Category: Health

Happy birthday Nishan: one family’s story of courage and strength in Nepal

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Dolma holds Nishan next to a neighbour carrying hay on her head

Little Nishan is nearly ready to walk. “Then our lives will become even more hectic,” his mother Dolma says, with a smile.

Laughing together, Dolma and Nishan seem like any happy mother and baby. But standing with Dolma in the ruins of the family home, Nishan can’t know the danger he has been in during his short life.

This time last year, Dolma was only ten days away from giving birth.

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The Kenyan village where children are teaching adults

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Tebeswet-school.Sharon

When it comes to education, it’s usually the role of the parents to encourage and inspire their children to learn.

Not so for Magdalene Langat. The gregarious mother-of-three isn’t shy in admitting that it’s her children who are inspiring her to learn.

“I’m studying maths and Kiswahili,” said Magdalene, with a proud smile etched across her face.

“I wanted to enrol for adult education as I’ve seen how well my kids have been doing at school.”

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Talking toilets over tea in Kenya

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Kenya Clean Start Appeal

“We would get sick all the time, but we didn’t know what was making us sick.” Edna Mastamet is sat cradling her grandchild in her small mud house in western Kenya.

The 53-year-old shakes her head as she recounts how bad conditions used to be in her rural village.

“It was so dirty, people would just defecate anywhere they could,” she explained, pointing towards a nearby road that doubled up as a toilet.

“No one had toilets, there were a few makeshift structures, but nothing proper.”

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Clean water and toilets – it’s child’s play in Kenya

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Clean water and toilets KenyaClean water and toilets can make a world of difference, just ask the teachers and children at Kimangora Primary School in Kenya.

Since the school got new toilets and clean water in September last year, the diseases that hampered pupils’ health and education are becoming a thing of the past.

“We used to have a fluctuation in attendance,” said Solomon Chepkwony, a teacher at the Bomet County school.

“We had pupils who would be here for one school term, and then not show for the second. That was because of ill health and poor facilities.

“We only had two toilets that were being shared by more than 60 pupils and staff. The toilets were terrible because they were being used by so many people. They would become very dirty and smelly.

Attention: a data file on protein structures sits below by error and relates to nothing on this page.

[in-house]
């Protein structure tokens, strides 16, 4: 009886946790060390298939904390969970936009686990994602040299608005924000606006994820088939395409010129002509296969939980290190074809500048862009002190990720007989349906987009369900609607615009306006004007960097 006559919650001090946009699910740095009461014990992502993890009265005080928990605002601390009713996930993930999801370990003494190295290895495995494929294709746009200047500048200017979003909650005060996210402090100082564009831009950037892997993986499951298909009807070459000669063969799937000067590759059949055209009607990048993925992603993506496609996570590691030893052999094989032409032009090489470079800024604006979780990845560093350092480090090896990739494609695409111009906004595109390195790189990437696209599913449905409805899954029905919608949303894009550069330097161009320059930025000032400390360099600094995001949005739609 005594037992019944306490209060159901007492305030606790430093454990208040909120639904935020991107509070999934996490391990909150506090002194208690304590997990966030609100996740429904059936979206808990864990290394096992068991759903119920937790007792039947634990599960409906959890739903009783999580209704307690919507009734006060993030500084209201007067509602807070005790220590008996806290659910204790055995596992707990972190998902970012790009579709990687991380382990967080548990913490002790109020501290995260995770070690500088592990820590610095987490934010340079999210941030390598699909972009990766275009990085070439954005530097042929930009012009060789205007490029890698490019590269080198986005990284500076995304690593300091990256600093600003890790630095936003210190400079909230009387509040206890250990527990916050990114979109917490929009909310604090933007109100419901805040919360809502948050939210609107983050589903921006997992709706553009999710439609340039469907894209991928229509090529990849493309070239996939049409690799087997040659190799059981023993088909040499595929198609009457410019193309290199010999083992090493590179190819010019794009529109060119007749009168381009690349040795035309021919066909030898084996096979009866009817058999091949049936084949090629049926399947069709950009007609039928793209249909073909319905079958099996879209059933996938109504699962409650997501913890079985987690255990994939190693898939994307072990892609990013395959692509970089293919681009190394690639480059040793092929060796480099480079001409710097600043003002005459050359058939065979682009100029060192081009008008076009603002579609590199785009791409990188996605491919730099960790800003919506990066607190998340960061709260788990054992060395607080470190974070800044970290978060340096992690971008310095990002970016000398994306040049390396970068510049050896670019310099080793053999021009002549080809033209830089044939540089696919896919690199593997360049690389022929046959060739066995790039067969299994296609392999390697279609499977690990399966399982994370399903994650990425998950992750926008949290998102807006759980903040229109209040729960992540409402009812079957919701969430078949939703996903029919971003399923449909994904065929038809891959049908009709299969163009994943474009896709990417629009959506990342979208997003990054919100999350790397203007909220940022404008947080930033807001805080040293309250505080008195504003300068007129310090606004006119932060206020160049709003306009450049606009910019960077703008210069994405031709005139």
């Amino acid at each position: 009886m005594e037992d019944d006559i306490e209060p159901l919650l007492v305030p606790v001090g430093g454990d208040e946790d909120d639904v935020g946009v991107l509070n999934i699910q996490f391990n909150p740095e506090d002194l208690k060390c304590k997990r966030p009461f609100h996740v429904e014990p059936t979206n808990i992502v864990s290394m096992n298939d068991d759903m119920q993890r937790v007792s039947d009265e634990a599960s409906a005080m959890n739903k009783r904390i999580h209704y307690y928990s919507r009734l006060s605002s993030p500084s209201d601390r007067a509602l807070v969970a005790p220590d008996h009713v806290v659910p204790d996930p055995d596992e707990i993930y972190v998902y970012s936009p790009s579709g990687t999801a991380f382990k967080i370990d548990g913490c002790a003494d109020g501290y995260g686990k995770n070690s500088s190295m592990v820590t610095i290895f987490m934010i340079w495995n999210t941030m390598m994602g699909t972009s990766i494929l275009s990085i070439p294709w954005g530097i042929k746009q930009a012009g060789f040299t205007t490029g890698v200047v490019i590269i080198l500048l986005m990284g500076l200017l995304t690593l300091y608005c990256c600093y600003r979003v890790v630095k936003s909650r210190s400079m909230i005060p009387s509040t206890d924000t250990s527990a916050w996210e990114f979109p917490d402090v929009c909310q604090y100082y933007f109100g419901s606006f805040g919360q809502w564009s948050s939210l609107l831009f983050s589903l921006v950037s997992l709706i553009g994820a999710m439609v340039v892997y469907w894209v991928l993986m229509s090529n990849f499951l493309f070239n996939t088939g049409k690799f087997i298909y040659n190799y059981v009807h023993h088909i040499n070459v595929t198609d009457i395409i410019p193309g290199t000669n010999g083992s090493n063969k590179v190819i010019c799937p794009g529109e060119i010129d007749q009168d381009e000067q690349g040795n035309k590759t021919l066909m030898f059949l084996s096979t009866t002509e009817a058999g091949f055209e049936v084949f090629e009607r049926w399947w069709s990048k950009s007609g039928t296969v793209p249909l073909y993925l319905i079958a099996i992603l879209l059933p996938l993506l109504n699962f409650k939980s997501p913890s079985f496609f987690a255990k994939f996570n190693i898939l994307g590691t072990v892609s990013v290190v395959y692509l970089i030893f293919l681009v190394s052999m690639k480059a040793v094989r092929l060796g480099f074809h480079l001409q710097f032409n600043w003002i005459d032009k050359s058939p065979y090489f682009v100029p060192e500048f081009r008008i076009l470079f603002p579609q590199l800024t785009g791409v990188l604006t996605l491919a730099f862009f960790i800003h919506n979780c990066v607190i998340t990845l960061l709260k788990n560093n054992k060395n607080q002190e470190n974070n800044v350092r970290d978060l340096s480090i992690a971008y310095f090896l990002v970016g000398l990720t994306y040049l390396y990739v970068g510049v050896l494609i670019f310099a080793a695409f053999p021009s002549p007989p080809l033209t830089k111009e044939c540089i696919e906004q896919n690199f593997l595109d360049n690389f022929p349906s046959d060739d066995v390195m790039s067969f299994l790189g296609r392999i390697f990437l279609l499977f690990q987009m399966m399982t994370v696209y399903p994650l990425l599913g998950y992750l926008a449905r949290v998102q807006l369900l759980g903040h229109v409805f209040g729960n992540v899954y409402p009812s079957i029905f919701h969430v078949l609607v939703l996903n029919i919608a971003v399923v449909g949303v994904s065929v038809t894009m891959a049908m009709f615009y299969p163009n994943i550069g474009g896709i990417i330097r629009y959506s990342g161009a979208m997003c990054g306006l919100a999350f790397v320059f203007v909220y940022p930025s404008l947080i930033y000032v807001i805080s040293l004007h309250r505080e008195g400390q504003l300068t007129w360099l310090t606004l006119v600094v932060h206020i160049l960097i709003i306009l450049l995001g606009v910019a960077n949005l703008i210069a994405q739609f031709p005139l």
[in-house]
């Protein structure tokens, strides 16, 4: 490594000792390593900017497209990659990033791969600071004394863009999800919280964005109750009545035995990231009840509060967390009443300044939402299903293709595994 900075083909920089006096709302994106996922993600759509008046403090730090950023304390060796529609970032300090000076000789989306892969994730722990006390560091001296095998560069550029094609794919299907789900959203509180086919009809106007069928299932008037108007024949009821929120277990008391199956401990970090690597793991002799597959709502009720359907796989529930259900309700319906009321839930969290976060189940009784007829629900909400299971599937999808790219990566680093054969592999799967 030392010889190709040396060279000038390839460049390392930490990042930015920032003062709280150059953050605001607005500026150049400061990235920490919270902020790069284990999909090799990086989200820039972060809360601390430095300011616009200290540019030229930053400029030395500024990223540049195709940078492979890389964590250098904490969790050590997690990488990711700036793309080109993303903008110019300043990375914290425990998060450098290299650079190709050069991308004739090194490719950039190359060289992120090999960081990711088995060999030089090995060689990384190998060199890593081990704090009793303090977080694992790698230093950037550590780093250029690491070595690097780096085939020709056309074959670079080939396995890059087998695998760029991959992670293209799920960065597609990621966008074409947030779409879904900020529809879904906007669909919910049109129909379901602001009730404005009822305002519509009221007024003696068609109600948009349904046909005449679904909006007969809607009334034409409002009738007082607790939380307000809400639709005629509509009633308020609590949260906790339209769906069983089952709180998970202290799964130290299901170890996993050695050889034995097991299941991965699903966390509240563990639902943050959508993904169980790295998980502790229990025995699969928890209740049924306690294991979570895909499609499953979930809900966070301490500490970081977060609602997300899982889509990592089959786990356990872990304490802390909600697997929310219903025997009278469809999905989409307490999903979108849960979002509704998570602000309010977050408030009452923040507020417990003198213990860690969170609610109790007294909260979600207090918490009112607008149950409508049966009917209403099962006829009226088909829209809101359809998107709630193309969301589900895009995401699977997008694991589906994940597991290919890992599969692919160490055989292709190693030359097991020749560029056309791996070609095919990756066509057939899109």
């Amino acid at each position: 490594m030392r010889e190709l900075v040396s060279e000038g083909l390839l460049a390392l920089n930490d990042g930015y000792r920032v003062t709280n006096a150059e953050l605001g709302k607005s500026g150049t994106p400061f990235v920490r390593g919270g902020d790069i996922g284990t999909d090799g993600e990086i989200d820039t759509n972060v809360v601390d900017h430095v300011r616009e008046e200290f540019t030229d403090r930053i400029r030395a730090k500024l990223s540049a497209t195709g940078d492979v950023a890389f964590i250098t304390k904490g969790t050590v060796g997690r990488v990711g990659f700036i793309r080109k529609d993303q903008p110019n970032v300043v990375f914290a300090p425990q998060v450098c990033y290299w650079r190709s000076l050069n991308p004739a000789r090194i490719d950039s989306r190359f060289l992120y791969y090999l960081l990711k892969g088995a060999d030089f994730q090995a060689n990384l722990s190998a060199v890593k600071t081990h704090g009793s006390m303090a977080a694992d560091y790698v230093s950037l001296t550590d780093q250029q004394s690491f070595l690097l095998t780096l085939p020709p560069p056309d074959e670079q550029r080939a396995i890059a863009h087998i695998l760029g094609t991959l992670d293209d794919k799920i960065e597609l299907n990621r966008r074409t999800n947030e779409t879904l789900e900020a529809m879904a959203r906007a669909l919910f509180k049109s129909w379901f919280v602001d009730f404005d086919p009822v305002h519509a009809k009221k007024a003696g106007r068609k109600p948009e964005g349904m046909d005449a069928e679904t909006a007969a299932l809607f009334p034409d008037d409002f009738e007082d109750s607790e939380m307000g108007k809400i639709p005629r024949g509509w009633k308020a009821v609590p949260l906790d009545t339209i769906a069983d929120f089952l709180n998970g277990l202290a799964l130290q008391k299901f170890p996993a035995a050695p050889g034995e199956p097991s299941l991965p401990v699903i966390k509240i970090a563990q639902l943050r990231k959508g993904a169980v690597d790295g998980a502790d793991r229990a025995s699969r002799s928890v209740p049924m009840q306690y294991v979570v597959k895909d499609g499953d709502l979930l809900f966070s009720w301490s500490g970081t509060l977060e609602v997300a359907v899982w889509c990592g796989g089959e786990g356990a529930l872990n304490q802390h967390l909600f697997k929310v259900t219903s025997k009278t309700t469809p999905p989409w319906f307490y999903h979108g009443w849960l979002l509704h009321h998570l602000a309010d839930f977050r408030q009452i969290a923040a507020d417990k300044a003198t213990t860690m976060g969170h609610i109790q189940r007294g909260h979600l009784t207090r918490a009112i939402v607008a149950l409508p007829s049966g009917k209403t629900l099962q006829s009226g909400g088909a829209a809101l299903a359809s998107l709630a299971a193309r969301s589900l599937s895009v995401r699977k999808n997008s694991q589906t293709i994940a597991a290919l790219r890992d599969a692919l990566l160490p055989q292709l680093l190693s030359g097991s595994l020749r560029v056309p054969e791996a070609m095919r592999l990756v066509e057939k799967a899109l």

“Instead of using them, children would defecate outside.”

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Ebola, midges and me: Scotland’s nurse who loves a challenge

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Marjorie Lee at the end of the West Highland Way that she trekked to raise money for British Red CrossMarjorie has tackled challenges that many of us can only imagine. Less than a year ago, her working day was more extreme than most. Yes, she was a nurse. Yes, she treated patients. But she did it all in our Ebola treatment centre.

Now she’s back home – and looking for new ways to help. Even if it means taking on Scotland’s midges … More

From hospital to home sweet home

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Kathleen and Derek Parsons sat down in their home

Kathleen and Derek Parsons

A bad fall is enough to leave anyone feeling vulnerable and shaken. The British Red Cross can’t catch you as you fall – unless one of our staff or volunteers just happens to be at the right place at the right time! But we can help you pick up the pieces afterwards.

When Derek Parsons stumbled in his garden, he smashed his glasses, broke his hearing aid and ended up with a bleeding cut around his left eye.

Without his ‘eyes and ears’, the 83-year-old was understandably shaken. His wife and son gave him comfort as he waited for an ambulance to arrive.

Later at Poole hospital in Dorset, Derek ended up needing 15 stitches and was kept in overnight. Fortunately he hadn’t broken his eye socket as feared, so was free to go home the next day.

Except Derek had no way of getting home. His wife Kathleen doesn’t drive and his adult sons were either tied up at work or looking after children.

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Zika virus explained

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Red Cross volunteers in Colombia talk to a group of localsThe Zika virus is carried by mosquitoes and it is spreading through the Americas. Cases have also been confirmed in several Asian countries.

It is suspected that the virus is the cause of birth defects, such as microcephaly, which results in babies being born with underdeveloped brains.

The World Health Organisation (WHO) is worried that the virus is spreading far and fast. It has declared a global public health emergency. 

Here is everything you need to know about this health crisis. More